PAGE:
Book Review: La Seduction by Elaine Sciolino

By Anne McCarthy

Book Review: La Seduction

Published June 2011; 352 pages

Publisher: Times Books

Language: English

By Anne McCarthy

In writing La Seduction: How the French Play the Game of Life, author Elaine Sciolino played the role of seductress to dignitaries, former supermodels and everyday Parisians. She charmed her subjects to extract information from them for another subject: her latest book, La Seduction, which covers the theme of, what else, seduction.

Sciolino served as Paris bureau chief for the New York TimesNewsweek magazine writer and she received the Legion of Honor for her work in fostering positive relations between France and the United States. Sciolino is one of the few non-French women in Femmes Forum, a Paris-based private club of 200 notable French women. She currently lives in Paris with her husband and their two daughters.

This book was written in five parts that run the gamut from “Prolonging the Moment” (Part Two) to “Seduction and Public Life” (Part Four). Sciolino opens the first page of her book with an appropriate quote from French Enlightenment writer and philosopher, Voltaire, who said, “It is not enough to conquer, one must also know how to seduce.”

From that first page, Sciolino launches into a thorough and intricate examination of seduction, as used by the French in their daily lives. One of the author’s first examples of “la seduction” details an interaction she had with the then-President of France, Jacques Chirac, in 2002 at the Élysées Palace. Upon introduction, Chirac reached out and grabbed Sciolino’s hand and kissed it, with his lips pressed firmly against her skin. Chirac was famous for this seductive tactic, practicing it on other prominent female figures, from Condoleezza Rice to Laura Bush.

This kissing of her hand, un baiseman, created mixed emotions within Sciolino. She was flattered, yet uncomfortable. This moment, among others, would become the impetus for a more thorough exploration of the French notion of seduction.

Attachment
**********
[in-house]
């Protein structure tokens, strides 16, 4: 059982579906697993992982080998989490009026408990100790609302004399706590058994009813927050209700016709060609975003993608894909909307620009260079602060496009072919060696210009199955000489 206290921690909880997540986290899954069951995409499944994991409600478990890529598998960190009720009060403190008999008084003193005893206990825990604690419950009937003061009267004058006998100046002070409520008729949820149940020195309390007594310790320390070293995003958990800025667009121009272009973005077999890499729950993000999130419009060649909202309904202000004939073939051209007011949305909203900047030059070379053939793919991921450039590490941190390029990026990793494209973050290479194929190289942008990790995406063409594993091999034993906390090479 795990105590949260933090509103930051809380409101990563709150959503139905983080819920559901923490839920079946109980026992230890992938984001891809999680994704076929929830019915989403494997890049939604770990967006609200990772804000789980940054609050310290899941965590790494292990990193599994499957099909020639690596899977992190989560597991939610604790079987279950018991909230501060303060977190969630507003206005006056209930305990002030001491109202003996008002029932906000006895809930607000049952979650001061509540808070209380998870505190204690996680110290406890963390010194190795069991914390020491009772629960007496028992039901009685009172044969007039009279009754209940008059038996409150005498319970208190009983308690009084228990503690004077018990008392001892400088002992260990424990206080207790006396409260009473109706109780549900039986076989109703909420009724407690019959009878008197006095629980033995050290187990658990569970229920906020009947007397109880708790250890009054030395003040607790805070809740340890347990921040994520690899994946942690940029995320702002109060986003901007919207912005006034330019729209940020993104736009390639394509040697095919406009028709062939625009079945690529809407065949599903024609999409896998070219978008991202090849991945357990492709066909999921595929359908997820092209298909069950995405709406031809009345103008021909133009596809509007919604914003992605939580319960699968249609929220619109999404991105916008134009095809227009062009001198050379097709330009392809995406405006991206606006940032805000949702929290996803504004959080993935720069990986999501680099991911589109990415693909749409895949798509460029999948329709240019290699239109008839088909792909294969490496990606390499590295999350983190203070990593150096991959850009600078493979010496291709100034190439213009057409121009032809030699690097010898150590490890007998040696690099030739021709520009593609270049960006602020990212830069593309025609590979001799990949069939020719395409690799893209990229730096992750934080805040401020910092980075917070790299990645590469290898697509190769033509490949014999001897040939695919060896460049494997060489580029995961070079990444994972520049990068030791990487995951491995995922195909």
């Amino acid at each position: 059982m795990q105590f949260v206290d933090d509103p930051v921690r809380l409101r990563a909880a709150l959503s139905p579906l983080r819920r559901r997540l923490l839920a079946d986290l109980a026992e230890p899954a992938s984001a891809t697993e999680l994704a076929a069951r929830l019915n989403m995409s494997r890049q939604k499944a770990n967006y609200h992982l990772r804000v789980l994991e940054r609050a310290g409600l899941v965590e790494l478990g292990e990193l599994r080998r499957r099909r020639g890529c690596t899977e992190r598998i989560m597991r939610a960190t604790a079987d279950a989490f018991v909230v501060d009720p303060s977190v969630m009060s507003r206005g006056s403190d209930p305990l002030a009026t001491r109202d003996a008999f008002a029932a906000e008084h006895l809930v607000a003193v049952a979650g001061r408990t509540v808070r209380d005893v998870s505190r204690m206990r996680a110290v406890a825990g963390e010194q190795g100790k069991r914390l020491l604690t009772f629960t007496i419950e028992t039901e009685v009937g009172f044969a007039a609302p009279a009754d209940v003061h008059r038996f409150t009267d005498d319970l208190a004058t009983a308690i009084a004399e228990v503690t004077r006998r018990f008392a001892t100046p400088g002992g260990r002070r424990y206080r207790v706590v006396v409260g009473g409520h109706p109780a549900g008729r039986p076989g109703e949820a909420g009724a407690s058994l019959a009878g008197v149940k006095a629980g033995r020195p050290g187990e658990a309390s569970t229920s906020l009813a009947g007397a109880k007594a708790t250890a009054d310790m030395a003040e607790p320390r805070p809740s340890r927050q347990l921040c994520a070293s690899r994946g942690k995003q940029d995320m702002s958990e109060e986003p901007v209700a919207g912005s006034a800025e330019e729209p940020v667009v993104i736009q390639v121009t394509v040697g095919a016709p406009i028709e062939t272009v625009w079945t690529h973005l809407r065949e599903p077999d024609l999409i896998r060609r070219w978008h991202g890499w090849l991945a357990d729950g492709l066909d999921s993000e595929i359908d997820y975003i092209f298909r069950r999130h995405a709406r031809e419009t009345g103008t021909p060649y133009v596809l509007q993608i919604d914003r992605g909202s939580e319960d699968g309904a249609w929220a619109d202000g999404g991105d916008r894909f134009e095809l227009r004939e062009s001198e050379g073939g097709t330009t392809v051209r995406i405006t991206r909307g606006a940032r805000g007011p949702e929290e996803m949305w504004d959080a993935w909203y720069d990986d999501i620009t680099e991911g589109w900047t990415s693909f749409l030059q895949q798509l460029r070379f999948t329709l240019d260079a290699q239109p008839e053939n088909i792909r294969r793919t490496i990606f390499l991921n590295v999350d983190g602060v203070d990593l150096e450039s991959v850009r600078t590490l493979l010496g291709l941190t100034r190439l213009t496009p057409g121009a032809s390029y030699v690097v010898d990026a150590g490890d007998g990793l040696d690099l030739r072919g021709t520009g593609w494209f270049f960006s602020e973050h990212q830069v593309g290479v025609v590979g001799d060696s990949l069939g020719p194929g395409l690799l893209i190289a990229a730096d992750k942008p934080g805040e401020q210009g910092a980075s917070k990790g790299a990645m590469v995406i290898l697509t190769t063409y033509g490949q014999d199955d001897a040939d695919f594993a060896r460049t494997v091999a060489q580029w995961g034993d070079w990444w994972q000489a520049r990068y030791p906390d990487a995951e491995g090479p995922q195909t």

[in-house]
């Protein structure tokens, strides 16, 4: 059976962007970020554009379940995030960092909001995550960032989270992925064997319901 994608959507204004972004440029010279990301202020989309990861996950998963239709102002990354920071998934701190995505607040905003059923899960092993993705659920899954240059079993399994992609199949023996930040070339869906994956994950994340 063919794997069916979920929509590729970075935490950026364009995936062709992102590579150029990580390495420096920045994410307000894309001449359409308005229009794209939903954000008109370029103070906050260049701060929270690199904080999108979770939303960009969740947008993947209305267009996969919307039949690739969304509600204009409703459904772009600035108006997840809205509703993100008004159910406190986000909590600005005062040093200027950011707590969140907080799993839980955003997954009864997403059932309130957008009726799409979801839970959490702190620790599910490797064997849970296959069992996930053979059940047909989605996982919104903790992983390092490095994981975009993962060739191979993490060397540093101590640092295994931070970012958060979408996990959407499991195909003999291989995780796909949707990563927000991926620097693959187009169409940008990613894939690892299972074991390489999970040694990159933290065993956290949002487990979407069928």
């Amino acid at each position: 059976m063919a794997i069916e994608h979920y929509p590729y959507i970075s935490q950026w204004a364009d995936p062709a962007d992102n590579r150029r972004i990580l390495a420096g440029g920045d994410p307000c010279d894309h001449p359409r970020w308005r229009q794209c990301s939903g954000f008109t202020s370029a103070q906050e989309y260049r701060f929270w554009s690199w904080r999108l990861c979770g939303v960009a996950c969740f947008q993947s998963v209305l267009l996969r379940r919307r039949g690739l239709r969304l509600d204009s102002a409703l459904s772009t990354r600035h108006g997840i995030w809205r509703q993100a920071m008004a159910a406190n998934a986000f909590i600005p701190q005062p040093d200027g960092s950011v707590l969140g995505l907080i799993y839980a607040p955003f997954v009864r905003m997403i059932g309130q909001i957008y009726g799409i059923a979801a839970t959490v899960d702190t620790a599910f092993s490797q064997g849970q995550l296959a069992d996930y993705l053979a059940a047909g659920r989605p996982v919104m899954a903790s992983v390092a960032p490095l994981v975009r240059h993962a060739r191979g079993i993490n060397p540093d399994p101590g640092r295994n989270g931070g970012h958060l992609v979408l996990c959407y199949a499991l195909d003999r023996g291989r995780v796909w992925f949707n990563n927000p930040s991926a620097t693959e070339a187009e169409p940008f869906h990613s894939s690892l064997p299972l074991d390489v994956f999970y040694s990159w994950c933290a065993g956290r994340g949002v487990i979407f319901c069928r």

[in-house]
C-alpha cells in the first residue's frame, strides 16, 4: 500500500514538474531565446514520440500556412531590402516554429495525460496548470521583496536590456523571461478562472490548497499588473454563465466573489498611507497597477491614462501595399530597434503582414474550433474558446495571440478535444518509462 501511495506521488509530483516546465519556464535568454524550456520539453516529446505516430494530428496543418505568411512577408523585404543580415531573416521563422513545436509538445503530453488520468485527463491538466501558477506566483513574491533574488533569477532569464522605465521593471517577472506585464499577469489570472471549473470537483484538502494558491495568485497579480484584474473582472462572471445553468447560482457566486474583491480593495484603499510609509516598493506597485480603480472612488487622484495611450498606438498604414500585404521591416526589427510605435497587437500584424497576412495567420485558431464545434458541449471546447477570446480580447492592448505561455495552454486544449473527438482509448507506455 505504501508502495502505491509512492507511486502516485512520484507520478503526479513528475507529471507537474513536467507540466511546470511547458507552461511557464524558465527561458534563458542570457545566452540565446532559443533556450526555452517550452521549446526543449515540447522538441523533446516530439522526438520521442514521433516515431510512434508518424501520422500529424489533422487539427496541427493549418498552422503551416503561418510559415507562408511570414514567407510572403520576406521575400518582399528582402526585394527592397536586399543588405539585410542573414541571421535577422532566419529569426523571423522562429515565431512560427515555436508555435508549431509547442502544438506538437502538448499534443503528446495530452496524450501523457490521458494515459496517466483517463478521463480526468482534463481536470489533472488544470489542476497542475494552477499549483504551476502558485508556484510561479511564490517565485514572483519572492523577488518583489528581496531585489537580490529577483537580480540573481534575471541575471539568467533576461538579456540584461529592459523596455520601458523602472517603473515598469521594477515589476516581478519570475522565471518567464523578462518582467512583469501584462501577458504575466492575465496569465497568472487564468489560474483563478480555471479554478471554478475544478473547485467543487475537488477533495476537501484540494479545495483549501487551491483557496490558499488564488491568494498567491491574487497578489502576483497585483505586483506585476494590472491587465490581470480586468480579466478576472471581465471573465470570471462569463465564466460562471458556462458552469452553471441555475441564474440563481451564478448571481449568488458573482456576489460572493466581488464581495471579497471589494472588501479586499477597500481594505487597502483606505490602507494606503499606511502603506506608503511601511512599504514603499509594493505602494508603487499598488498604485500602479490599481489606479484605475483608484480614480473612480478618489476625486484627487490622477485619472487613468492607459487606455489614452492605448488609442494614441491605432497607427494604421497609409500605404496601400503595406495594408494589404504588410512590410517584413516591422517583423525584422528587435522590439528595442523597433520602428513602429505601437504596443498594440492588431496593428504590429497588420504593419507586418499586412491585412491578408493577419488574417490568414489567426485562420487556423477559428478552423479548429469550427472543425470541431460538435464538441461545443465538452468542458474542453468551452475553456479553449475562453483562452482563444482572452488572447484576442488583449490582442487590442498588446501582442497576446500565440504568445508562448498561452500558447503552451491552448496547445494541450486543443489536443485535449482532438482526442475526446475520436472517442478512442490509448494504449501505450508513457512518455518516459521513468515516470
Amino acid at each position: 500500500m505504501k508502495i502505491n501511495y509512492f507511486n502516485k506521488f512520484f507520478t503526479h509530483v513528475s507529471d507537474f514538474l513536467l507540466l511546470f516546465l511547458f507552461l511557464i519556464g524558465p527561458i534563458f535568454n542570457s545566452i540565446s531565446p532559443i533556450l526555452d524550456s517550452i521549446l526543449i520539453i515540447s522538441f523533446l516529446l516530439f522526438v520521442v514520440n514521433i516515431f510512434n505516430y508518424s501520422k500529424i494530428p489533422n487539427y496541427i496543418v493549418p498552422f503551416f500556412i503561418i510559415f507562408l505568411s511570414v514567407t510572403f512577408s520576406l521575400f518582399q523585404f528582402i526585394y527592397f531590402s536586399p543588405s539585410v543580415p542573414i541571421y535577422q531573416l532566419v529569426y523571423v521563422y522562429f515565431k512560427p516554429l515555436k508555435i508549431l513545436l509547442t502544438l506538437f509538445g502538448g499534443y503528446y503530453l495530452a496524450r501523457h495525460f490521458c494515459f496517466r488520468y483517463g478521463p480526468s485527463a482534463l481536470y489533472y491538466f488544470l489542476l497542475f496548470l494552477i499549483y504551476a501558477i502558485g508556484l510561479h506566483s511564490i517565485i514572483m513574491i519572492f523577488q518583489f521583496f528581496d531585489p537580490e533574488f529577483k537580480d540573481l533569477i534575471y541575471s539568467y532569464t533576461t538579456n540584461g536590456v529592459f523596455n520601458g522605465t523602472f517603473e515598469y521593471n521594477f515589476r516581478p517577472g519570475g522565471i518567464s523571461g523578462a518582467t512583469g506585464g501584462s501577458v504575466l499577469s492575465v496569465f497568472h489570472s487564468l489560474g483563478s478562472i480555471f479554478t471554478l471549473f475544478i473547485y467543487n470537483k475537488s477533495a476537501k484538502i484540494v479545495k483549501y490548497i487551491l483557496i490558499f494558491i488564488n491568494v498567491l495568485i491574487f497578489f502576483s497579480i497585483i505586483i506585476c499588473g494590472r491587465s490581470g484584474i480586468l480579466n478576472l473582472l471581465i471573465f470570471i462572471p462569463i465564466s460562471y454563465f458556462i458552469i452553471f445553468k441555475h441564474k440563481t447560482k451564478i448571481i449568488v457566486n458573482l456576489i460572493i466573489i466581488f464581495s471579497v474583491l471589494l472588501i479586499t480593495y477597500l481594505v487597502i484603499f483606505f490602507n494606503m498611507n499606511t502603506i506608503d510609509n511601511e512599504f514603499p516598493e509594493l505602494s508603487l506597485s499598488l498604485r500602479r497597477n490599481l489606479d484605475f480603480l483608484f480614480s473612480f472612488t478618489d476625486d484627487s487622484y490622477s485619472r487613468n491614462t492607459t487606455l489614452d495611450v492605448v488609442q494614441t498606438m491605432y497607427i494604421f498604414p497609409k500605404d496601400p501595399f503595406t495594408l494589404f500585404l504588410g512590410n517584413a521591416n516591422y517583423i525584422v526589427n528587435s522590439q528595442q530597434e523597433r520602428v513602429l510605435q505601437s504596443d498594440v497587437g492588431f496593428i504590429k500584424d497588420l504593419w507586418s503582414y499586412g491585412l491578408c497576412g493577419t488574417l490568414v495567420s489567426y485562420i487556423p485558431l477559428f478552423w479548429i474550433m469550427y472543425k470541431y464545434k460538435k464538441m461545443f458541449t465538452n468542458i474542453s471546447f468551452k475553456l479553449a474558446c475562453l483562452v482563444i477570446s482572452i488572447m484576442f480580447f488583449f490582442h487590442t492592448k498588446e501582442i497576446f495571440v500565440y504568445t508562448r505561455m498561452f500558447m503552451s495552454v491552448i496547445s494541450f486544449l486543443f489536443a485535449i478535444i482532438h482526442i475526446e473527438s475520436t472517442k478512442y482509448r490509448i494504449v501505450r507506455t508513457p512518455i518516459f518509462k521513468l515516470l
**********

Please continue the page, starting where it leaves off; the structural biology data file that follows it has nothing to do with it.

The author informs the reader that "seduction" and "seduire" (to seduce) are among the most overused words in the French language, proof that this is a prominent quality of French culture and its people. Sciolino writes, “They [the French] give themselves permission to fulfill a need for pleasure and leisure that America’s hard-working, super capitalist, abstinent culture often does not allow…For the French, this is part of the frisson of life.”

As an example of this outlook—the value of pleasure in French culture versus the lack of pleasure in American culture—Sciolino points to President Obama’s 2009 visit Paris to commemorate the anniversary of the Normandy Beach landings. Obama was asked by a reporter why he was spending so little time in Paris, to which the President replied that he had too much to do, and there was no time to enjoy himself.

The author’s search for seduction was aided by the help of a varied roster of French friends. Among them was Ines de La Fressange, former supermodel for Chanel, and like Scolinio, a recipient of France’s Legion of Honor. La Fressange recommended that the author take a French lover to aid in her study and exploration of “la seduction.” Scolinio declined, informing the former supermodel that she had a husband and children. So, over breakfast with her husband, Andy, Scolinio wrote a list of possible candidates to be her “virtual lovers,” French men who could provide her insight, sans a torrid affair.